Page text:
After the tragedy in Uvalde, Texas, as is often the case after shootings in the United States, some of the American press has made the obvious connection between the large numbers of weapons in circulation around the country and the shocking American pattern of repeated mass shootings. However, a comparison of French and American statistics shows that, although there seems to be a link, the situation is more complex than it appears at first sight.
The first difficulty on the road to a Franco-American comparison is that France does not officially distinguish between homicides committed with firearms and those committed by other means. Nevertheless, according to various studies, collected, in particular, by GunPolicy.org, the University of Sydney’s specialized site, about a quarter to a third of French homicides are committed with a firearm (other means are knives, blows and just general “violence”). Whereas firearms make up 80% of those homicides committed in the United States. Thus, with a hundred homicides by firearm in France, the rate is about 0.15 per 100,000, whereas it is about 4.5 per 100,000 in the United States. That is thirty times more.
At first glance, the relationship between the number of firearms in circulation and the number of deaths is striking. Several studies confirm that there is a direct correlation between the number of guns in circulation and the number of deaths (homicides and suicides) in the United States.
A direct comparison between France and the United States seems to support this view. Year in and year out, the number of firearm deaths (including homicides, suicides and accidents) is around 2.5 people per 100,000 inhabitants in France each year. In the United States, this rate is more than 12 per 100,000 inhabitants. Therefore, there are about 5 times more people who die each year from firearms in the United States than in France.
This is about the same ratio as in the case of private firearms ownership. There are between 15 and 20 firearms in circulation (privately owned) in France for every 100 inhabitants, compared to about 120 guns for every 100 inhabitants in the United States according to GunPolicy.org.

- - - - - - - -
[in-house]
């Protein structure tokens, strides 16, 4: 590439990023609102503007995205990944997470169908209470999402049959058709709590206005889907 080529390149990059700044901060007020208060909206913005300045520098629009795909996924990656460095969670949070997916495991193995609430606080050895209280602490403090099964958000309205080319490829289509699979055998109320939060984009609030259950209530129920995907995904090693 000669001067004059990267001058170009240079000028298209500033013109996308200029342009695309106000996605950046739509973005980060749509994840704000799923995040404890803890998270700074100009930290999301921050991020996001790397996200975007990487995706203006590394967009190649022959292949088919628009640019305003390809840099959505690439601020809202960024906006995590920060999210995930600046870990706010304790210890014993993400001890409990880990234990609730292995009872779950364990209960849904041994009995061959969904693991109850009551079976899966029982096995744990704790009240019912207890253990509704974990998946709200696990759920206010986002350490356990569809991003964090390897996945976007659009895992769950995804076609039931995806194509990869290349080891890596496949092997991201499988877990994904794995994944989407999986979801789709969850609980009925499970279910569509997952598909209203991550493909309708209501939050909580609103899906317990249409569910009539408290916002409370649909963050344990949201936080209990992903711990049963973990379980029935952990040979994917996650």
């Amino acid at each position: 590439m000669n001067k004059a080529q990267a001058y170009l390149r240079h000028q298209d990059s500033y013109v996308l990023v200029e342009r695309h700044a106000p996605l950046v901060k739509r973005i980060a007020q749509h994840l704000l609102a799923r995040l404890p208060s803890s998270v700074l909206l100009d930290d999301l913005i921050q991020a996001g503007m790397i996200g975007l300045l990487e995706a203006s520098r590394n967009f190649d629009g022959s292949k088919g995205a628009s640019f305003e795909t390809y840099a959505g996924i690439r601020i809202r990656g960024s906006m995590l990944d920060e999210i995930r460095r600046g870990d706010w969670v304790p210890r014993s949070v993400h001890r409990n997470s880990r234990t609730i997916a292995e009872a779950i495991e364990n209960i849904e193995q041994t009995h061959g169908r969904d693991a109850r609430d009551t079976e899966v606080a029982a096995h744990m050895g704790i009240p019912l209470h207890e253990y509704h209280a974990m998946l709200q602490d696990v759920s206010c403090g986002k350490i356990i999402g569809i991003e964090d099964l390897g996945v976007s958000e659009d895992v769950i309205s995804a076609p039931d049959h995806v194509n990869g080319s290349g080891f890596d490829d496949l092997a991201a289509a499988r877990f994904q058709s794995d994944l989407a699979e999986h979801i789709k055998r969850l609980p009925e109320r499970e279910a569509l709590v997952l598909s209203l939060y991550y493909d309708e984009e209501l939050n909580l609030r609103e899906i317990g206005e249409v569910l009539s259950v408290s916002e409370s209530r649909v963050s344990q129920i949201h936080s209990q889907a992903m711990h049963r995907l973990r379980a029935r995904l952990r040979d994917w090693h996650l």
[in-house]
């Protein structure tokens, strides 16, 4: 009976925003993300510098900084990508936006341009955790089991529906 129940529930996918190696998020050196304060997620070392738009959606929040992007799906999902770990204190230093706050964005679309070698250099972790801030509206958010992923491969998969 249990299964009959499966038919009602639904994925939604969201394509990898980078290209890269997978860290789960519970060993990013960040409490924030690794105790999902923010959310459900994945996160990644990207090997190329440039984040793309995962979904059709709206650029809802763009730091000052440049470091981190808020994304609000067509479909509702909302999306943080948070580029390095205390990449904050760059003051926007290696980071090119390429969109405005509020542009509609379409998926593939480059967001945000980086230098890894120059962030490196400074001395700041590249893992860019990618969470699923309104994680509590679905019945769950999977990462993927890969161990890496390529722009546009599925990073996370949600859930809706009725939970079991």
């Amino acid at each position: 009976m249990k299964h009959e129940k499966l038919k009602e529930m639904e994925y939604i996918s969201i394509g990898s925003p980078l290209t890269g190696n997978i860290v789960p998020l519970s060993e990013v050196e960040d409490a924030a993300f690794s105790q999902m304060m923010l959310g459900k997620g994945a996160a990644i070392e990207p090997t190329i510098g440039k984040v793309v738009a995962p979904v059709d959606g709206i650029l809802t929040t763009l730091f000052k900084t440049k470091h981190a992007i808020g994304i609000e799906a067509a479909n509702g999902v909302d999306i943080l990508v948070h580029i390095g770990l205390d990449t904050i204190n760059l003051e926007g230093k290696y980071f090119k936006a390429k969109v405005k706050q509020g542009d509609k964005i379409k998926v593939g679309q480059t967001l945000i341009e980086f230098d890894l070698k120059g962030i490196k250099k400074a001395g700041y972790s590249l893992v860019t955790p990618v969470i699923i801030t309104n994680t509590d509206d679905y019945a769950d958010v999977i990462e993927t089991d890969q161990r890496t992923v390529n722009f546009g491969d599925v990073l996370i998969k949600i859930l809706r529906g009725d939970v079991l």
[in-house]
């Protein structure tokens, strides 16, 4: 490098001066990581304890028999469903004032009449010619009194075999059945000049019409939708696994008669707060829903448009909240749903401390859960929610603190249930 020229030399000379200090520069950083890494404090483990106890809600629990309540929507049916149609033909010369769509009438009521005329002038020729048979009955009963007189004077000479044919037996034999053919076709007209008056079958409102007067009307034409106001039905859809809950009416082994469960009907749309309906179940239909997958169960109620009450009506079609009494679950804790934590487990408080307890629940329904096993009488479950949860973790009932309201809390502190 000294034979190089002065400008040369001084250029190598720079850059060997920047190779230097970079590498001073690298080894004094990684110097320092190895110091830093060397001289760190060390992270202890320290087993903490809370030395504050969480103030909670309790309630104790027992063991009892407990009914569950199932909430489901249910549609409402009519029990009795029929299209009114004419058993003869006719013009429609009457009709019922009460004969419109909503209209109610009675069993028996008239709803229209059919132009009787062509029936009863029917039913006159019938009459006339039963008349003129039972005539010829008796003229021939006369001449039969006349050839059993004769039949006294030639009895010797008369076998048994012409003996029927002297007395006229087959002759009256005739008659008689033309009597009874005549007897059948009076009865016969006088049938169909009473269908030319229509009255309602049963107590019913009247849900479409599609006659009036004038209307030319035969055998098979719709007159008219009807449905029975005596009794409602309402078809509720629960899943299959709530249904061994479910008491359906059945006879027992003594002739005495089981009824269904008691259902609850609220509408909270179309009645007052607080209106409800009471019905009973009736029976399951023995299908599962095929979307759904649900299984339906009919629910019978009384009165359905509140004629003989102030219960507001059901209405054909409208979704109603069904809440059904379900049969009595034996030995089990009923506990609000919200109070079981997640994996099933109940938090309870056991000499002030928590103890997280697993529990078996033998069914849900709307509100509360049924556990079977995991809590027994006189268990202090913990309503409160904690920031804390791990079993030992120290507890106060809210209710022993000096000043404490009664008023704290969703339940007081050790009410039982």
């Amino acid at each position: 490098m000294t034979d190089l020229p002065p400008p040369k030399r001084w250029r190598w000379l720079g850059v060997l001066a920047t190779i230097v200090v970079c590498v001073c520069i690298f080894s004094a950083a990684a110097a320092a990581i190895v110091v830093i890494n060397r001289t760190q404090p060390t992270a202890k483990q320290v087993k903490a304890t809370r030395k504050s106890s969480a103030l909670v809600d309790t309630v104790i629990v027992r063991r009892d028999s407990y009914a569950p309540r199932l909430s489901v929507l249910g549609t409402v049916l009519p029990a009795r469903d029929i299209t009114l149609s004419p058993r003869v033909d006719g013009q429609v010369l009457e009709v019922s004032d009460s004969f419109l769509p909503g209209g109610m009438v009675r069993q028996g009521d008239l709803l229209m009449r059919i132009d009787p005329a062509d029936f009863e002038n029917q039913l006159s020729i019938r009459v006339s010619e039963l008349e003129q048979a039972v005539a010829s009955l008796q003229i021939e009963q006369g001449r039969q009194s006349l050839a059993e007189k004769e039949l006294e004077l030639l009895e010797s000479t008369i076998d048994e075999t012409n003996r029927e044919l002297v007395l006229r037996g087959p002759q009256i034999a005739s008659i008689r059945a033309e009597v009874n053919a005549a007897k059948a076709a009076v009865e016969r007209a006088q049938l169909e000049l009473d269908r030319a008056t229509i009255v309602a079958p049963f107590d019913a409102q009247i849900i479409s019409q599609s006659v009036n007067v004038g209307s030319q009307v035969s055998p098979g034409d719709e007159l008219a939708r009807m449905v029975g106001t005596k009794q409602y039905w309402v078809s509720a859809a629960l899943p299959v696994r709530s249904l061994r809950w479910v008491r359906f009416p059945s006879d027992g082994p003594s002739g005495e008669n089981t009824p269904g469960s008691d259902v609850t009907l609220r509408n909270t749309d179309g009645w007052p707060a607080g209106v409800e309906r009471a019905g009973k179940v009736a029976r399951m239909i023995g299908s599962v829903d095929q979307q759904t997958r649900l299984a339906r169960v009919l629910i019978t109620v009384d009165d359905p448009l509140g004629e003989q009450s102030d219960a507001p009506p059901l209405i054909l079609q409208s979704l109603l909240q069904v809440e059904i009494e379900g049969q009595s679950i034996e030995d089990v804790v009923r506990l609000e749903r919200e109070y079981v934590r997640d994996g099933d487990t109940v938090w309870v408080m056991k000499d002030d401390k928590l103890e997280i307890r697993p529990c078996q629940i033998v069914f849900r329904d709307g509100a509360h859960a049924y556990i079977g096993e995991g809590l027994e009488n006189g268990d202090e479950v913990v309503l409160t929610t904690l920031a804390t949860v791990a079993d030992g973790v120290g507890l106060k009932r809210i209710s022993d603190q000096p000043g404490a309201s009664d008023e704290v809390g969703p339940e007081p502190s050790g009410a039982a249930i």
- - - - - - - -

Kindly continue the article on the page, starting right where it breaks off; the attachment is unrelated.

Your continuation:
However, when we look at the statistics more closely, this 6 to 1 symmetry breaks down: First of all, over the last 40 years, the number of homicides (by firearms or not) has decreased in comparable proportions in both countries. In France, it went from 3 to 1.3 per 100,000 inhabitants between 1993 and 2017. In the United States, it has gone from more than 10 homicides per 100,000 inhabitants in the early 1980s to just over 5 in recent years. In short, in both countries, the homicide rate has dropped by about half. Meanwhile, in the United States, the number of purchased firearms was soaring; in France the number of purchased firearms was falling.
The causality between the number of firearms and mortality is therefore not obvious. Suicide is the best example. The suicide rate in France is much higher than in many other European countries (13 to 15 per 100,000) whereas the firearm suicide rate is considerably higher in the United States (about 7 per 100,000) than in France (1.5 per 100,000), according to available statistics from GunPolicy.org. Simply put, the French have less access to firearms than Americans, but they find other ways to end their lives.
But why then, in the case of mass shootings, do we so easily jump to the conclusion that the American exception in this area is necessarily linked to the abundance of weapons? In Europe, the rate of firearm circulation varies greatly from one country to another (there are five times as many in France as in the United Kingdom) without any one country standing out with an increase in its number of shootings. If the French have more firearms than the U.K., but don’t necessarily commit more mass shootings, then that logic falls apart.
Indeed, in the United States, mass shootings seem to follow a different logic: They have been constantly increasing since the 1970s. Psychological disorders are often put forward as the cause, but no direct link can be established. If there is an increase in these disorders, it doesn’t follow, it seems, the same curve in the incredible explosion of mass shootings. There must be some other explanation.
But what is as true today as it was not quite two weeks ago after the shooting in Buffalo, is that the possible reasons that the United States leads the world with mass shootings are as difficult to identify as the horror of these tragedies is to stomach. The senseless tragedy makes any attempt to discern the killer’s motive futile. But one thing is certain: There is an American exception. And, for once, the statistics do not help us understand it.